With the 2007 season growing ever closer, a lot of baseball fans want to know about the team and its chances of getting better in the National League East. Here are some answers to your questions. Keep those e-mails coming. Thanks a bunch.
What's your take on manager Manny Acta reaching out to Ryan Church? It sure doesn't sound like he wants Church traded, nor does it sound like Church will be a backup outfielder. -- Teresa E., Washington, D.C.
I thought it was Acta's way of showing Church that he has confidence in him. With Acta on board, it is a fresh start for Church, and Acta said that Church will get every chance to win a starting job.
I don't know why you are amazed about the overwhelming support for Church, one of the best but most mishandled players on the team. It will be to his benefit to be traded from a team that doesn't respect him, don't you think?
-- Earl B., Sebring, Fla.
I think you are wrong when you say Church was mishandled. It's unfortunate that he slumped at the wrong time last season, and it cost him two trips to the Minor Leagues. And I also think it's wrong to say that the Nationals don't respect him. It was general manager Jim Bowden who compared Church with Jim Edmonds as a hitter.
A number of readers wrote in to address Church.
You're not the only one surprised with how much support Church has received. It's quite amazing for someone who is currently a .269 career hitter with only 20 homers and 146 strikeouts. He's roughly striking out once every 3.5 at-bats, as opposed to players like Nick Johnson or Ryan Zimmerman, who are up at around a strikeout every five at-bats. Now I, of course, understand that he's young, and stats don't always tell the whole story.
I'm hardly against Church, and I hope he does turn into a great ballplayer. However, something just doesn't seem right with him. I just thought that some of us agree with you as well.
-- Jonny N., Falls Church, Va.
I don't understand all of this support for Church. Yes, he has shown some bright spots with the bat, but he can't hit breaking balls on the outside of the plate. I saw him strike out multiple times on two-strike breaking balls in the dirt last year, and he isn't anything special with the glove. I feel left field should belong to Kory Casto.
-- Aaron B., Alexandria, Va.
It seems that Nationals fans have been divided into two camps -- the "pro-planners" and the "anti-planners." The pro-planners are satisfied with the Nationals' efforts to date, whereas the "anti-planners" believe that the team can restock the farm system while signing free agents for the here and now. Do you believe that the Nationals should split their resources and attempt to build for today as well as tomorrow?
-- Farid R., Pocatello, Id.
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E-mail your query to MLB.com Nationals beat reporter Bill Ladson for possible inclusion in a future Inbox column. Letters may be edited for brevity, length and/or content.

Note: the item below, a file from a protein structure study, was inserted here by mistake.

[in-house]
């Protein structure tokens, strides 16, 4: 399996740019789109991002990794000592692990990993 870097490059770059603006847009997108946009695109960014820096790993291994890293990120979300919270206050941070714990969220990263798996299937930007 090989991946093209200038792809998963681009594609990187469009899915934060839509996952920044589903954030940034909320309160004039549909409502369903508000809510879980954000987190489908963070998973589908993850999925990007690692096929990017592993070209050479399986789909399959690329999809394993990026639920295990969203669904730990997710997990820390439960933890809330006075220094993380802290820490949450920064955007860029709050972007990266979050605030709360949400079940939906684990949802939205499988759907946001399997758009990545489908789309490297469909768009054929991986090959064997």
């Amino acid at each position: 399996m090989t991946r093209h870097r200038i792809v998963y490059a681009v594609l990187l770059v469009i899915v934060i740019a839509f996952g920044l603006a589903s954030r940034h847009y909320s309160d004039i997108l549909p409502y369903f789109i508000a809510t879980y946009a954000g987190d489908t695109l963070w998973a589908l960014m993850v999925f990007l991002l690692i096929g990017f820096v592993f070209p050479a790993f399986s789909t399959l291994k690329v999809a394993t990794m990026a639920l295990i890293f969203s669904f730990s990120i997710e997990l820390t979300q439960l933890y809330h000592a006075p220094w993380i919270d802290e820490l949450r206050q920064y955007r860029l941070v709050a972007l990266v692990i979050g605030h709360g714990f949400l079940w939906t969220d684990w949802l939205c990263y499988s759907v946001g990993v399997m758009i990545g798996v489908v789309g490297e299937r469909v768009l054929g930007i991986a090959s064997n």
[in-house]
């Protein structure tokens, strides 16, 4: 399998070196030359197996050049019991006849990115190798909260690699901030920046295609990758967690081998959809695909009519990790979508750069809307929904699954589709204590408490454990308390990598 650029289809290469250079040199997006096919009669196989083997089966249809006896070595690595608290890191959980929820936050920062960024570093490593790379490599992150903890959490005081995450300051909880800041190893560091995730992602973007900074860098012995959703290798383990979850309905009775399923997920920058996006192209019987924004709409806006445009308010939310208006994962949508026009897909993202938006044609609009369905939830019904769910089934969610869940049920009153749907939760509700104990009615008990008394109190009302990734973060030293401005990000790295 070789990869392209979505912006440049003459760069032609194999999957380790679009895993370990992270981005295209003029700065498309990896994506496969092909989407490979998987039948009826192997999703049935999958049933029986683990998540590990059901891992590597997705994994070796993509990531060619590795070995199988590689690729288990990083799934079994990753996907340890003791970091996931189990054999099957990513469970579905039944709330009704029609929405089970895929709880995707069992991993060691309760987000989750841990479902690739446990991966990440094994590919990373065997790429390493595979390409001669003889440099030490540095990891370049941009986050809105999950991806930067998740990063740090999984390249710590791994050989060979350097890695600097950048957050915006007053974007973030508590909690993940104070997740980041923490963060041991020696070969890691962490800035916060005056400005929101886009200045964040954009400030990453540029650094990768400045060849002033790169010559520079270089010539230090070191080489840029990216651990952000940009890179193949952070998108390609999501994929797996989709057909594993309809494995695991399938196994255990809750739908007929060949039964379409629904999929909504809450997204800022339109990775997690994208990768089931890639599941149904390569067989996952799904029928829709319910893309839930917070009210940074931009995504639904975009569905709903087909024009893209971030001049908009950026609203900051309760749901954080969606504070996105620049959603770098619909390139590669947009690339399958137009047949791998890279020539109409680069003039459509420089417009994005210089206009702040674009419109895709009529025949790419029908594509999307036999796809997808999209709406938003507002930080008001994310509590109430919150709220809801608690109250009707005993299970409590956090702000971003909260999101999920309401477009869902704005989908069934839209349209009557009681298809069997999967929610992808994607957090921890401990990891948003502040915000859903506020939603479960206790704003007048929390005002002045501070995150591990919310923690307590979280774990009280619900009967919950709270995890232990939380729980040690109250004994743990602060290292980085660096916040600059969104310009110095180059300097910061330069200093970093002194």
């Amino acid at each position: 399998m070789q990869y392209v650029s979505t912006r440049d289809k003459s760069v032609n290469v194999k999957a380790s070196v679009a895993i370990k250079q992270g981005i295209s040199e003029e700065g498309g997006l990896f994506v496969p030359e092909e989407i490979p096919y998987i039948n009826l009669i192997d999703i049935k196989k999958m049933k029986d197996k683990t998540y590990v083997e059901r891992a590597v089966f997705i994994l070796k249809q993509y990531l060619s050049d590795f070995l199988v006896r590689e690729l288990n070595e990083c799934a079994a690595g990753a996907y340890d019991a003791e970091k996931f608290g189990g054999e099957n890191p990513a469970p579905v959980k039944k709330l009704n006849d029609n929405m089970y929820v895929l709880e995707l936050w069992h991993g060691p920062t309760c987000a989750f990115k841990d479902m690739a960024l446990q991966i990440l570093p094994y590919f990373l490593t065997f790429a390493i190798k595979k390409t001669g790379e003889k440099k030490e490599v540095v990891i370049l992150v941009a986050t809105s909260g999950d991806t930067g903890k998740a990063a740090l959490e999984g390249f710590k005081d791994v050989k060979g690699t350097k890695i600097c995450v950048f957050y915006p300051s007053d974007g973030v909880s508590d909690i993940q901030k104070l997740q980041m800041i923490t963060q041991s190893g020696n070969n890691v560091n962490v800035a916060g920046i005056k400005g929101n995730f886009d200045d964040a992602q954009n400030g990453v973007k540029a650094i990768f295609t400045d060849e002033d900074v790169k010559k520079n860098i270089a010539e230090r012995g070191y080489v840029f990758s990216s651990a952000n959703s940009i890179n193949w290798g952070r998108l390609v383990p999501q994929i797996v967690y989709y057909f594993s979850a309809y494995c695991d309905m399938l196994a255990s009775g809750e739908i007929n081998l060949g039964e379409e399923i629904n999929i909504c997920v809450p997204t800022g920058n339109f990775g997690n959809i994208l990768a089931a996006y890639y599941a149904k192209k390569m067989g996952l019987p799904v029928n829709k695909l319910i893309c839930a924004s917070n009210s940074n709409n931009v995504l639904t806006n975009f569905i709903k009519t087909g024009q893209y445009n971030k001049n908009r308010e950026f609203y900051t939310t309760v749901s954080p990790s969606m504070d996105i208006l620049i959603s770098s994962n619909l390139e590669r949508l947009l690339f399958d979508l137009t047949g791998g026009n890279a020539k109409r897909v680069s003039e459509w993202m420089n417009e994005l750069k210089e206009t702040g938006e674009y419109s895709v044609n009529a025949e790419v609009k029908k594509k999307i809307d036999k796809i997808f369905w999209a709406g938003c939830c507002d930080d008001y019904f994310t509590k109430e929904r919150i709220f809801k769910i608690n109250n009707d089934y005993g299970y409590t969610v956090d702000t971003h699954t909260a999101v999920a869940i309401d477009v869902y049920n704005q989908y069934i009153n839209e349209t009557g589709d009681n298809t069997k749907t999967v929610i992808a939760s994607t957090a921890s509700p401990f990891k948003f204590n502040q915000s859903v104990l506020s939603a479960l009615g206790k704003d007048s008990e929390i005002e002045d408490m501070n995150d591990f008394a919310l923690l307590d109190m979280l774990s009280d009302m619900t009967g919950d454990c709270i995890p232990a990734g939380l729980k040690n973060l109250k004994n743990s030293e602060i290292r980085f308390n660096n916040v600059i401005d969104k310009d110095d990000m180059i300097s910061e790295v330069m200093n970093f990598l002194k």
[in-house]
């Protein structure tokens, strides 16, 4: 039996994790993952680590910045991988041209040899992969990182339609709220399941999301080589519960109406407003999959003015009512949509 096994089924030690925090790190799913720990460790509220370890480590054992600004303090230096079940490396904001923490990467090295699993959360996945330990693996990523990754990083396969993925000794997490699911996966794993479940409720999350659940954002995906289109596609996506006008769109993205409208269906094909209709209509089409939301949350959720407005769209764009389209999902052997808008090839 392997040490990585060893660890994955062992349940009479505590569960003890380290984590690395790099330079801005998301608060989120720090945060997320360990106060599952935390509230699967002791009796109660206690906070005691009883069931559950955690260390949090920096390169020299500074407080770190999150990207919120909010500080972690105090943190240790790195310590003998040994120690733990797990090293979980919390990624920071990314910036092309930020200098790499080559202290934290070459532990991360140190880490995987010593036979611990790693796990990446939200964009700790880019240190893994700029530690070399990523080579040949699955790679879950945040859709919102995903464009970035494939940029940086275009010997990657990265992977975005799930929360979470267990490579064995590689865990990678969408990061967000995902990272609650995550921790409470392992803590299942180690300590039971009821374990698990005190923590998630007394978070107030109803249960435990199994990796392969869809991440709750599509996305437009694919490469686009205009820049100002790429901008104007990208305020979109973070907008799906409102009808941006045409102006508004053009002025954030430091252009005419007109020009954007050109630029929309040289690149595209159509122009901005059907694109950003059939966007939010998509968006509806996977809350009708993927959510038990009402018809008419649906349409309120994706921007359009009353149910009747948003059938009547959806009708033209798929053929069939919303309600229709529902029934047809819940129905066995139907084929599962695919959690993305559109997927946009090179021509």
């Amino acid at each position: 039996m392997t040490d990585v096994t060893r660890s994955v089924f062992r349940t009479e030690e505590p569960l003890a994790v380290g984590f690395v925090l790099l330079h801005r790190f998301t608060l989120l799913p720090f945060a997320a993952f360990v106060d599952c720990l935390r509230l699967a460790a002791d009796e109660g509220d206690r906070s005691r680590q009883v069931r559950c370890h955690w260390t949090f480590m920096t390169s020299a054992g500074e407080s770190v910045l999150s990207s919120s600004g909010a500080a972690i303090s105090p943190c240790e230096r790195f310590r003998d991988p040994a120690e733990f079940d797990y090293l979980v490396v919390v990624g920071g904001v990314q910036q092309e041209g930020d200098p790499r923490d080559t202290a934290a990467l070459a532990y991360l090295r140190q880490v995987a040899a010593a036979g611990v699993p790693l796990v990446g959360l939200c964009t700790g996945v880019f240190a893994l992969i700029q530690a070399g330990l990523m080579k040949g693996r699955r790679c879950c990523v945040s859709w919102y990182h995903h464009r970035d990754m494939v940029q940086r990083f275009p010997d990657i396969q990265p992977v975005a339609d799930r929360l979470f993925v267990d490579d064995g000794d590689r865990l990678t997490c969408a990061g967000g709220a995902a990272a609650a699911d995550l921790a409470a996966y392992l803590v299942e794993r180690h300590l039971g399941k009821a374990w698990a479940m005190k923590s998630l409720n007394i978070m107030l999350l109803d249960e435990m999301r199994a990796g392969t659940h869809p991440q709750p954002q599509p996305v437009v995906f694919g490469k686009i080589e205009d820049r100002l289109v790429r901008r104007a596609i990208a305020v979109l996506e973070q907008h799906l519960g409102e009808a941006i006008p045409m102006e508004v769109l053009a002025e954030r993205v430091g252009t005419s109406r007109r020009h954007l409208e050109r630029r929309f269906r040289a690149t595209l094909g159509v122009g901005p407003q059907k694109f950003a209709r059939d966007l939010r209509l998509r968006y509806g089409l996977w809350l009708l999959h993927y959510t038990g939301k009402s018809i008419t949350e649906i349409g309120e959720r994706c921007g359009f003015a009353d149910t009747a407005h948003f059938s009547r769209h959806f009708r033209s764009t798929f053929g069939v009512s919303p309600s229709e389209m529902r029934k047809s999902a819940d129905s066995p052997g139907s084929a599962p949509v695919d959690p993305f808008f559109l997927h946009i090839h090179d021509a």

The answer is no. For two years, the Nationals went with veterans, and it didn't work out. In fact, the team has two fifth-place finishes to show for it. I think it's time to play such young players as Casto and Larry Broadway. I applaud the Nationals for not spending money on mediocre players this offseason.
Will Acta be as generous and patient as Frank Robinson was with Cristian Guzman if Guzman has another rough year at the plate?
-- Matt D., Montreal
Matt, I hope not. It's too early, but I expect Acta to have a backup plan in case Guzman doesn't work out at shortstop. The Nationals had a backup plan in 2005, it's just that Jamey Carroll didn't get a chance to be the everyday shortstop.
What role, if any, do you expect Robinson to be offered in the Nationals organization?
-- Tim M., Annandale, Va.
It's hard to say. Team president Stan Kasten said a few weeks ago that the Nationals would talk about Robinson's role sometime in January.
In the last mailbag, you gave us your prediction on the starting rotation. How about your prediction on who will be in the bullpen?
-- Josh G., Oklahoma
For now, provided that no one is traded, the bullpen will be Chad Cordero, Jon Rauch, Ryan Wagner, Luis Ayala, Saul Rivera, Micah Bowie and Chris Booker.
Lately, in several of your mailbags, you have been answering questions about the Nationals' starting rotation. What are your thoughts about Beltran Perez being in the rotation?
-- Ryan S., Millersville, Md.
Perez has earned a shot to make the rotation. If September was any indication, he could be one of the mainstays on the staff. When I made my early prediction last week, I should have put Perez in the rotation over Mike O'Connor or Shawn Hill.
What, if any, do the Nationals have as far as left-handed relievers go?
-- Jeff G., Lancaster, Pa.
Bowie will most likely will be one of the lefties out of the bullpen. He was outstanding before he strained a muscle behind his left shoulder, which put him out for the season. Acta has said that he would like to have a second lefty in the bullpen. Who that will be? It's too early to tell.
My daughter, who is a Nationals fan, asked me a question and I didn't have an answer: Who was the highest-paid player on the team last year?
-- Mackenzie P., Washington, D.C.
Alfonso Soriano was the highest paid, at $10 million.
I read that the Nats are looking for backup middle infielders, so why on earth won't they consider giving Rick Short another shot? All the guy did when he was up last time was hit.
-- Andrew S., Leesburg, Va.
That's what Marlon Anderson and Daryle Ward did as well, but none of them was very good defensively, and the Nationals need to improve in that department this offseason.
Bill Ladson is a reporter for MLB.com.
This story was not subject to the approval of Major League Baseball or its clubs.